The chromosphere is a narrow, irregular region of a star's atmosphere that lies between its photosphere and its corona. The chromosphere of the Sun is the source of many solar phenomena including flares and prominences.
The Sun's chromosphere starts from a temperature of about 6,000 K at the top of the photosphere. At about 500 kilometers above the photosphere, there is a temperature minimum of about 4,300 K and, above this, for about another 2,000 kilometers, an increase in temperature to about 20,000 K. From this point up, to the base of the corona, about 10,000 kilometers above the photosphere, is the transition region in which the temperature climbs swiftly to over one million K. The composition and density of the chromosphere also changes markedly. While the lower 1,500 kilometers or so is more or less continuous, the upper chromosphere features jagged spicules. At the same time, the density drops by a factor of about a million from bottom to top.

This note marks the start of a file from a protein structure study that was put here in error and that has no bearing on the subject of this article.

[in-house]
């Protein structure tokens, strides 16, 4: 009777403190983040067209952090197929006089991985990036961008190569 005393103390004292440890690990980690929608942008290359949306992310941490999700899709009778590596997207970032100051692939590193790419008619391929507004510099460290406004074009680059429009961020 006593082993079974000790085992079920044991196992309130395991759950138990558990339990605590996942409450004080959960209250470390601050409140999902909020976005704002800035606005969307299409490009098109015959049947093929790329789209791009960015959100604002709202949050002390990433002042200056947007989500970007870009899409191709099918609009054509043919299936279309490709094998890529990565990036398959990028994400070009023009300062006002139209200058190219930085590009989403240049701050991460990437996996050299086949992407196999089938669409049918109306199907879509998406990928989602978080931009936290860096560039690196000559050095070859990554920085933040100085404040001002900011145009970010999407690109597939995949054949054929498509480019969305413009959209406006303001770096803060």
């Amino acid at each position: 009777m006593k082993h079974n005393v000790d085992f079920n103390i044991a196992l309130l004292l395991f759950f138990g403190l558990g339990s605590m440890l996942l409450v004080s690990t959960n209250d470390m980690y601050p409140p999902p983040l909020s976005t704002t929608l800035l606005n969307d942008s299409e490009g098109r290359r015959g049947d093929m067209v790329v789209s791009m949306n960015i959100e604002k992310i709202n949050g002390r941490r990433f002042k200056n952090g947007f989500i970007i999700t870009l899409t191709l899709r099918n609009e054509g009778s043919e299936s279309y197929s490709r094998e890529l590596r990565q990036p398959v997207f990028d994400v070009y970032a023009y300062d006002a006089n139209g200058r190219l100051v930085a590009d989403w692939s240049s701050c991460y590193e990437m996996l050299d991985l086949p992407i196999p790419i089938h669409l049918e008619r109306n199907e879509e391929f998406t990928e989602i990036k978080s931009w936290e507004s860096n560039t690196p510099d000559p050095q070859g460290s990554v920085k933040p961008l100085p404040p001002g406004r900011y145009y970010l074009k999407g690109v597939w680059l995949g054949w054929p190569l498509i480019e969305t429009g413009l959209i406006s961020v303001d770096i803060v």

The chromosphere ('color sphere') is so-named because when visible immediately before and after a total eclipse, its light is dominated by the red glow of H-alpha. At other times it can be observed using H-alpha and calcium K-line filtergrams and, from space, in ultraviolet emission lines.
The chromospheric network is an ever-present network of long thin sinuous chains of tiny low-contrast brighter points called filigree (also found in plages) extending over much of the solar disk in H-alpha. These points, or network elements, often have darker spicules or short fibrils sticking out of, or running over them (part of the fine disk detail known as the dark mottles), making the actual network harder to see. The chromospheric network is formed by magnetic field lines related to supergranulation cells in the photosphere.